As a first time buyer, it’s likely that repayment mortgages are the most suitable. A fixed rate mortgage stays the same for a certain number of years, typically between 2 and 5, whereas a variable mortgage can change depending on the current interest rates.

There are benefits to both options. If you have a fixed rate mortgage you know exactly what your outgoings will be each month and if the interest is low at the time of purchase, you can lock in that price. But equally if the interest rates are high when you accept your mortgage offer, you won’t benefit from any decrease in the interest base rate during your fixed term. If you’re more risk-averse, this may be the safer option as your monthly payments are fixed.

A variable mortgage can fluctuate depending on the interest rate, so although you could be paying more some months, you may pay less other months, and it may work out cheaper in the long run. A variable mortgage can be particularly beneficial, especially if the interest rate is unusually high at the time of purchase but expected to drop.

Look for a good starter home

Buying a house can be a great investment. Not only does it provide long-term stability, but unlike renting where your money goes to the landlord, for repayment mortgages (the most common mortgage type), your monthly mortgage payments are an investment. Each month you pay back a portion of the money you’ve borrowed to buy your new home.

Once on the property ladder, if the property market is strong and prices increase, you can use the return on your investment to purchase another, potentially larger home in the future. Be aware though that like most investments, the price of property can go down as well as up.

Your first home doesn’t have to be your forever home, so it doesn’t have to be perfect as you can always move home in future. That being said it’s worth making a list of your priorities, such as whether location is more important to you than the size of the property. It’s good to be clear on what compromises you would be willing to make that won’t impact your lifestyle, but allow you to get on the housing ladder and begin building equity in the property.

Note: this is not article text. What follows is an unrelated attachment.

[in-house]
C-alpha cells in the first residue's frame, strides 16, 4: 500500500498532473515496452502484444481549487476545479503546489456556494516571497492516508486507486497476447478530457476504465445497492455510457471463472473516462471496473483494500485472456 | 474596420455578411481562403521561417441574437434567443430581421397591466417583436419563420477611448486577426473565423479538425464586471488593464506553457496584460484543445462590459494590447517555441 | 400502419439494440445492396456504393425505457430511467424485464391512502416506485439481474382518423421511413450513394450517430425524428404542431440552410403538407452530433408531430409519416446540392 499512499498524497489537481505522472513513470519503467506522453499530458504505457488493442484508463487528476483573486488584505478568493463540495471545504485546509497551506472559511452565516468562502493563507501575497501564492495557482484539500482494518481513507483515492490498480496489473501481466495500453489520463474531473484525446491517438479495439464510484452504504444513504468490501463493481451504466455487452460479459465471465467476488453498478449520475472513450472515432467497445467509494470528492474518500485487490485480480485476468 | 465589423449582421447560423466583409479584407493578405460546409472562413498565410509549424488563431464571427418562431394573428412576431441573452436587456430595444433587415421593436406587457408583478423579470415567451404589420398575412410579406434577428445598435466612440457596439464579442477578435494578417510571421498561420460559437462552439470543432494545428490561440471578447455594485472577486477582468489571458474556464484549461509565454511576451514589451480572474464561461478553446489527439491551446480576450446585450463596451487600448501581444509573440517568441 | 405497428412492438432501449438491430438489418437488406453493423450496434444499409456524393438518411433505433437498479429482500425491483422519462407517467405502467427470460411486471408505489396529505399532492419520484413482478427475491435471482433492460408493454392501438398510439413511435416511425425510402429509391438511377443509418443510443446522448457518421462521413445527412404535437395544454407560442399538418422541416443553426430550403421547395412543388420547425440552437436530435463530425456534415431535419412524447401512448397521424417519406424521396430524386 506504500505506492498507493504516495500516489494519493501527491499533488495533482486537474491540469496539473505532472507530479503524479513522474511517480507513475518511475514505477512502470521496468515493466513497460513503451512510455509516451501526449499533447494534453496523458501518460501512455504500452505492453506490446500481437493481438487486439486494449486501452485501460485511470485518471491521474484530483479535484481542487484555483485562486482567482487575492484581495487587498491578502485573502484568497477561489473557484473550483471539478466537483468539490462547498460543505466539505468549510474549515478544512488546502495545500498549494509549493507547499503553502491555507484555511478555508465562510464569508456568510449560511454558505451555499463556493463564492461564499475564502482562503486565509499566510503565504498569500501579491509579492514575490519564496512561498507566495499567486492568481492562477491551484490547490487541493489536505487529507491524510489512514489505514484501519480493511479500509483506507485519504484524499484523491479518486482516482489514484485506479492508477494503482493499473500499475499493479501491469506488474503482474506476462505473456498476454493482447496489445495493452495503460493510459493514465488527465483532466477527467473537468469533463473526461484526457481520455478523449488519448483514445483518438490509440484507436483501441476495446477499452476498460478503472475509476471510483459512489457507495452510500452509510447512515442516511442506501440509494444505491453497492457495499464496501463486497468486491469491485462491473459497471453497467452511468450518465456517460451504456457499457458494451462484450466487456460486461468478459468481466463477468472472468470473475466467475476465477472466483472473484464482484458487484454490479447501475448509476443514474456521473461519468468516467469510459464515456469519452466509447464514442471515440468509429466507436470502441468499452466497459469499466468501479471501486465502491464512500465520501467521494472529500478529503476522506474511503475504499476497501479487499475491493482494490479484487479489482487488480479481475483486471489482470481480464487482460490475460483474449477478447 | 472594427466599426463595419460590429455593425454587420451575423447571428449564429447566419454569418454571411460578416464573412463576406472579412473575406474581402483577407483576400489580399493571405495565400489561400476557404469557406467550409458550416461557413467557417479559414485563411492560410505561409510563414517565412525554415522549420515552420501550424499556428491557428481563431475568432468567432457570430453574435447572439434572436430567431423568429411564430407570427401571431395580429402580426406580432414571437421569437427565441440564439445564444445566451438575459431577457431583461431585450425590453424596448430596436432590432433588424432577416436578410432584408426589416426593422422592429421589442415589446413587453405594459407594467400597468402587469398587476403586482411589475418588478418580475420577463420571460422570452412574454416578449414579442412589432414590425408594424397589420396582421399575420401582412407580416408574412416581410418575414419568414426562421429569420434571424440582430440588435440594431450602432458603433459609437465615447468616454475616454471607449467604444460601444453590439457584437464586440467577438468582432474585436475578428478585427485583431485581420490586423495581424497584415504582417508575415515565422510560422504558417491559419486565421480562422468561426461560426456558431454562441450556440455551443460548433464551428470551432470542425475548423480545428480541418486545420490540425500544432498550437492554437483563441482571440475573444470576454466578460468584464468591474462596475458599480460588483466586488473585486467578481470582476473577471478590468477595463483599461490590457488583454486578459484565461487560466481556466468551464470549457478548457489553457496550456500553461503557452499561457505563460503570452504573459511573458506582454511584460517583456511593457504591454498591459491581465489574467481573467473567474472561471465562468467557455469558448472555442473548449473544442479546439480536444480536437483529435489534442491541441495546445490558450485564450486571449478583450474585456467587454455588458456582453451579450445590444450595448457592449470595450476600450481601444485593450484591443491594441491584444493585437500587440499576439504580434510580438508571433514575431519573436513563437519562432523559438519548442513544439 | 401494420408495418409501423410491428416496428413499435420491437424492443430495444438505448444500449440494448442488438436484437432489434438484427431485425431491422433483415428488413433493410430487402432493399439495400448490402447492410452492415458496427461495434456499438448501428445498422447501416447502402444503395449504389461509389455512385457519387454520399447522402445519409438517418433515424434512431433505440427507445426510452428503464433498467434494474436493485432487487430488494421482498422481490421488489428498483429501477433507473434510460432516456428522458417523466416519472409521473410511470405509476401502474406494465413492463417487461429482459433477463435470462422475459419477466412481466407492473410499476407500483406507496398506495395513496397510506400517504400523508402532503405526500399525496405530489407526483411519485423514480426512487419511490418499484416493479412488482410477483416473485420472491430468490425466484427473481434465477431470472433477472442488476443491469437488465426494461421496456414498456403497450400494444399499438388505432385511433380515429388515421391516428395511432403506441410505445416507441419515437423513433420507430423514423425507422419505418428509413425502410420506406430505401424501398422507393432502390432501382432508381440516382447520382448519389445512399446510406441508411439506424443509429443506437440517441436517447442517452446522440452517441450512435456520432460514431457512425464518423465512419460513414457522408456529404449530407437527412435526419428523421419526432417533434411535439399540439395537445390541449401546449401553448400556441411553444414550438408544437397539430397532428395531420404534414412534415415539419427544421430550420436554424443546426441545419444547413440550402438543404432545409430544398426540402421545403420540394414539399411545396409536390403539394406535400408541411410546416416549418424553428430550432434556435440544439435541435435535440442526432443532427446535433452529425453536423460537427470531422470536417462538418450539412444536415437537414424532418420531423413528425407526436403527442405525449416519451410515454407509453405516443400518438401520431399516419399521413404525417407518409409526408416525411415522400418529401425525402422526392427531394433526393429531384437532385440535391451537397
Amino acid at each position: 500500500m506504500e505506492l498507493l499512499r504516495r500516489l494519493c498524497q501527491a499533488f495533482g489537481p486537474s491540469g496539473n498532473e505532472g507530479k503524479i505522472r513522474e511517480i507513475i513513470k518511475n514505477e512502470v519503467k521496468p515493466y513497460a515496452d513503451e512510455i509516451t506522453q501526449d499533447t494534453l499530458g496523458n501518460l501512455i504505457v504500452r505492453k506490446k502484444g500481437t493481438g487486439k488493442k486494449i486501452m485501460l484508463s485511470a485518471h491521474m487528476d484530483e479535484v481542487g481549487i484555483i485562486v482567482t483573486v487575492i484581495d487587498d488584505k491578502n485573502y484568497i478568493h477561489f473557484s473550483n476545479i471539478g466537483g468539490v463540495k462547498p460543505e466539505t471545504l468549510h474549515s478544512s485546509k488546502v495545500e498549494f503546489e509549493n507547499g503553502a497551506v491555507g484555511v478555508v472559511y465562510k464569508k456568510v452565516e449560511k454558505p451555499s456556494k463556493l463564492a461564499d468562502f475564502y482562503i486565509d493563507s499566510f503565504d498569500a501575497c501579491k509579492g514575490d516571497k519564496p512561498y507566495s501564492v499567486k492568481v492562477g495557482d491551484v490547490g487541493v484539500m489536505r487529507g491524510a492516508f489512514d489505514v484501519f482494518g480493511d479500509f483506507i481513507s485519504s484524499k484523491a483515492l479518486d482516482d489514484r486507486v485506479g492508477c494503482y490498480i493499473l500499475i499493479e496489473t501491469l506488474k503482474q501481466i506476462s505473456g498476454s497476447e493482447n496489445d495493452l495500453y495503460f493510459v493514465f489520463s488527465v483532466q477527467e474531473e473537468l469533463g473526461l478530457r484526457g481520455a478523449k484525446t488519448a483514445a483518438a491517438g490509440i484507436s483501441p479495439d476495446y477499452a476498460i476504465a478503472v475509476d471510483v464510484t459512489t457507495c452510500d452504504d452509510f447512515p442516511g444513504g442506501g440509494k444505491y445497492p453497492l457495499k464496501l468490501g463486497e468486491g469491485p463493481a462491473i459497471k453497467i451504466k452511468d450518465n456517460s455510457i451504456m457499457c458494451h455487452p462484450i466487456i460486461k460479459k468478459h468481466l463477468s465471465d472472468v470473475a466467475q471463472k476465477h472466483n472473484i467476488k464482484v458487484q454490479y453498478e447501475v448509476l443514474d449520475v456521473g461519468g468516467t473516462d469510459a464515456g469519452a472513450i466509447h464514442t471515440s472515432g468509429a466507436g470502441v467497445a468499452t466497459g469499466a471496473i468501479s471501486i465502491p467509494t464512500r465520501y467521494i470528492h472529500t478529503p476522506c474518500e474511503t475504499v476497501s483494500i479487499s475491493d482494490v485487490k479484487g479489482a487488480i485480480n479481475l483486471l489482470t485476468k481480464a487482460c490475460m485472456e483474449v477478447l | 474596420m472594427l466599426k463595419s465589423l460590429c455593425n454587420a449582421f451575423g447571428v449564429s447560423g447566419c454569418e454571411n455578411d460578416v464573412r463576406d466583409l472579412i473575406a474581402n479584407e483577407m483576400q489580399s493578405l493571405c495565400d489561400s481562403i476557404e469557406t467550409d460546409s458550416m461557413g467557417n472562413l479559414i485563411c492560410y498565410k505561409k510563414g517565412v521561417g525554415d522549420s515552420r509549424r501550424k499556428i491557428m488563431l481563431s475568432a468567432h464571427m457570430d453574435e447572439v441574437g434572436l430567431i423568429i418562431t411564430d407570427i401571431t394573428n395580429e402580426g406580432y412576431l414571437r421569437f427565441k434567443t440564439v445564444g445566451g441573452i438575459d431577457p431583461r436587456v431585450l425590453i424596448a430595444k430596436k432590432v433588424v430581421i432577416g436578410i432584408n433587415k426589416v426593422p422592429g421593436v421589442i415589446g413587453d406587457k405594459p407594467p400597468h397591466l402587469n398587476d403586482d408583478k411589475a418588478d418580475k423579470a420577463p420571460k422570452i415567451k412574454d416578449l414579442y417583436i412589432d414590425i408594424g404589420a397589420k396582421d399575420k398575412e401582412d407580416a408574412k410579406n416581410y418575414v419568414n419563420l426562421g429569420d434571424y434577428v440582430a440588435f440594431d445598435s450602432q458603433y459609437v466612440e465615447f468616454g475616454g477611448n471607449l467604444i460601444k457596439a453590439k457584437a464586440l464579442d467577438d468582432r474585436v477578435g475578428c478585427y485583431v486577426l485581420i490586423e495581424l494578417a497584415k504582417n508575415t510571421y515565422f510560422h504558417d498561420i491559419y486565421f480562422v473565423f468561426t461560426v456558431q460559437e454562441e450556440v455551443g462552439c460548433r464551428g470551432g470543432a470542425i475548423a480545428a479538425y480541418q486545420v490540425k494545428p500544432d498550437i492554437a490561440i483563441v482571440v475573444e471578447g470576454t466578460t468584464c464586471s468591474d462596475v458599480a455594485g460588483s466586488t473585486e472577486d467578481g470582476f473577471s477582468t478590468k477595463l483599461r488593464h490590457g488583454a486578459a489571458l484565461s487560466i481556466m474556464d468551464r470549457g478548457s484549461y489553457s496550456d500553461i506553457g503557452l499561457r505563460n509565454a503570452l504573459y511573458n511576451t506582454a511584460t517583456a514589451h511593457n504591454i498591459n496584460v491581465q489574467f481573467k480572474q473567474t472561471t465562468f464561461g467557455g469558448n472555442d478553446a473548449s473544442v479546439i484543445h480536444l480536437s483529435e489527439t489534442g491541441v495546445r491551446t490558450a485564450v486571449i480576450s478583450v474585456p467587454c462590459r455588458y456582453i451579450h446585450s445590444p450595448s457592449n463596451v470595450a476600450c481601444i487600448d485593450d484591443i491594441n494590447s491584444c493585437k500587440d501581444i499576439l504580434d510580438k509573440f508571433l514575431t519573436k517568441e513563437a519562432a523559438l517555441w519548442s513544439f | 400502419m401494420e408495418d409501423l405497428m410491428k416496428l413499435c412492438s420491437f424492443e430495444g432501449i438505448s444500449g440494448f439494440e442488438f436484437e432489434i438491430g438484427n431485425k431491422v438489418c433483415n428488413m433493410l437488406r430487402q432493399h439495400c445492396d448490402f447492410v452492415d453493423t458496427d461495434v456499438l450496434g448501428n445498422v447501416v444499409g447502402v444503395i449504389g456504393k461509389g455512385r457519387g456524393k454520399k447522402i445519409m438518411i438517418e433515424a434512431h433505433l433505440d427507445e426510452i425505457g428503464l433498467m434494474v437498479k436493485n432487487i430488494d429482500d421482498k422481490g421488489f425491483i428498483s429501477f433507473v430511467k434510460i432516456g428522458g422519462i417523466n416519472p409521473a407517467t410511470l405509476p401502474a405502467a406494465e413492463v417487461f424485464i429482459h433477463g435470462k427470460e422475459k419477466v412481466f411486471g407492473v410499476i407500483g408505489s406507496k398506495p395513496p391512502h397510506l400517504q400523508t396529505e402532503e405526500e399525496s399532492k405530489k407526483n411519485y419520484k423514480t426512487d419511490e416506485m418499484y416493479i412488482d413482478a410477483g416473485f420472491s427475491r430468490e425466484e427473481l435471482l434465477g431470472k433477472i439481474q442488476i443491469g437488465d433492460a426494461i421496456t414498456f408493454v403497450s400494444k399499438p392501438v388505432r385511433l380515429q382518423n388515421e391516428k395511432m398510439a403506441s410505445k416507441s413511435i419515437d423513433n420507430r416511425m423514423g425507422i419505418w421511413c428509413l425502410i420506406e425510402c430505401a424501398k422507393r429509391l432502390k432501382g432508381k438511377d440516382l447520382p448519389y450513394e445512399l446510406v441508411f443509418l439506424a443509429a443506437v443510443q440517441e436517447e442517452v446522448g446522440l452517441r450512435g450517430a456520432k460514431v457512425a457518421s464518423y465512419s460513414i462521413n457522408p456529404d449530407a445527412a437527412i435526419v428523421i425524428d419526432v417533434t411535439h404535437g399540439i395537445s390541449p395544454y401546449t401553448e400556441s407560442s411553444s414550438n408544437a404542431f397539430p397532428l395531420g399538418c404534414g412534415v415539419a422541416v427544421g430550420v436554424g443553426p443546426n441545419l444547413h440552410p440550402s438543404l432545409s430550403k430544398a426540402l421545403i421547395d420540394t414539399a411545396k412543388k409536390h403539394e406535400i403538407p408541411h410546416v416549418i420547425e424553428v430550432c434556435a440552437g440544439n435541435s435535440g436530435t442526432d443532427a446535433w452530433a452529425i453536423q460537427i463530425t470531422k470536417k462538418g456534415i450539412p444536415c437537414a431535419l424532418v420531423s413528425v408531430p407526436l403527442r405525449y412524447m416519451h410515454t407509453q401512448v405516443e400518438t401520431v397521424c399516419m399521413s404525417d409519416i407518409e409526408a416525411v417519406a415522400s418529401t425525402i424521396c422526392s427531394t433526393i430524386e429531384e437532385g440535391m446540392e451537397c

Remember as well that factors like how a property is decorated is down to personal taste and can be changed, so don’t disregard properties if the décor isn’t to your liking! As it’s your first home, it may be better to find a middle ground on price, location and other aspects.

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View a variety of different properties

Make sure you view a range of properties within your budget, so that you can get a feel of what is important to you. It can be hard to judge a property by photos alone, so if you’re on the fence, it’s probably worth viewing. By viewing different properties, you’ll start to find out what’s high on your list of priorities.

You might find some distinctive features you come to love when going to see it in person. Don’t miss out on opportunities because of the angles and quality of the photos. In many cases, getting a ‘feel’ of the property can be the main deciding factor.

Take your time choosing your property lawyer

When looking for your property lawyer, it’s important to find the right lawyer for you. If you’re unsure how to choose a conveyancer, take a look at our guide. Make sure that you get a clear quote with a breakdown of costs and what you can expect to pay.

Ask questions that are important to you, perhaps such as who is your dedicated point of contact throughout your transaction? Does the company dedicate a property lawyer that deals with your case or will there be multiple caseworkers with no clear point of contact?

You should also look at the review pages of conveyancing firms to see what real customers have said, this can be a good indication of what you can expect your experience to be like.